|Scooped by Amy Lichtenstein|
Amy Lichtenstein Knows How to Build Strong Client Relationships
Amy Lichtenstein has been in the business of market research recruitment for over two decades and knows how to keep her clients happy and have them coming back. There are three pieces of advice that Amy Lichtenstein has to offer for creating strong, long-lasting client relationships. You must keep in touch with your clients, you must do quality work, and you must get the work done in the time that you promise.
Amy Lichtenstein ‘s recommendation for keeping in touch with clients is to use all of the technology that we have at our disposal. Phone calls, emails, texts, and faxes are all now the standard way of doing business. Using social media to keep in touch with her clients is one of Amy Lichtenstein’s favorite ways to keep up with them. “I do whatever is best for my clients. Some prefer email, some a phone call. I always make sure I note what their preferences are so I do what they are most comfortable with,” she says. Amy Lichtenstein is always available to assist her clients and is able to clearly assess her clients’ needs and create a specialized focus group to fit those needs.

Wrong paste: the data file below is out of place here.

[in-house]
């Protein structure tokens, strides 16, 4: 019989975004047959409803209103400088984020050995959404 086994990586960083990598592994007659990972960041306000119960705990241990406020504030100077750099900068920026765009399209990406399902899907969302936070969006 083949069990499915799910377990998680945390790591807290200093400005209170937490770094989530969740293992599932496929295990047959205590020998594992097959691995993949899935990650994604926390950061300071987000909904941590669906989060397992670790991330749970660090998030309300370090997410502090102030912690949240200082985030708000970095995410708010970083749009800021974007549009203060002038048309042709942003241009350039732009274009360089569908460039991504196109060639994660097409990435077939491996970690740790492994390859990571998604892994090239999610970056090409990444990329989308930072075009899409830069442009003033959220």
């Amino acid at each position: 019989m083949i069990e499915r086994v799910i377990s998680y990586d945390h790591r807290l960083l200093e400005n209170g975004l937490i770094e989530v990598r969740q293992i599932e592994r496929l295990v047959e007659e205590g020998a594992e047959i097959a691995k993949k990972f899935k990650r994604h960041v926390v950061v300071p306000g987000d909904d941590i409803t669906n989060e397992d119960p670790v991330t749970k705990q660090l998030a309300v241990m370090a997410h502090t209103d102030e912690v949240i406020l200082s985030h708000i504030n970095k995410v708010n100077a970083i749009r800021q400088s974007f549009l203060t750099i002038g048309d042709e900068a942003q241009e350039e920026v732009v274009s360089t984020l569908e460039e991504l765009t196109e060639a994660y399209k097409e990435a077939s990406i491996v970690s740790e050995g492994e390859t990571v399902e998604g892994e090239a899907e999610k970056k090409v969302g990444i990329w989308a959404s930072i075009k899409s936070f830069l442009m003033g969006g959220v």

The second piece of advice that Amy Lichtenstein has to offer is to do quality work. If you turn in questionable results to a client, they will not come back to you and word will get around that you do sloppy work. With so much competition for their business, Amy Lichtenstein knows that you need to get the work done correctly or you will lose the clients’ trust. Trust is something that Amy Lichtenstein has been known for since she began her company in 1992. She knows the value of a good reputation.
Amy Lichtenstein’s final piece of advice is to get the work done on time. If you give the client a deadline, you need to meet it. Clients will not return if you keep them waiting or, even worse, never complete the work. Amy Lichtenstein recommends being honest with your client about when the job will get done. Make sure to build in a little buffer, just in case something goes wrong.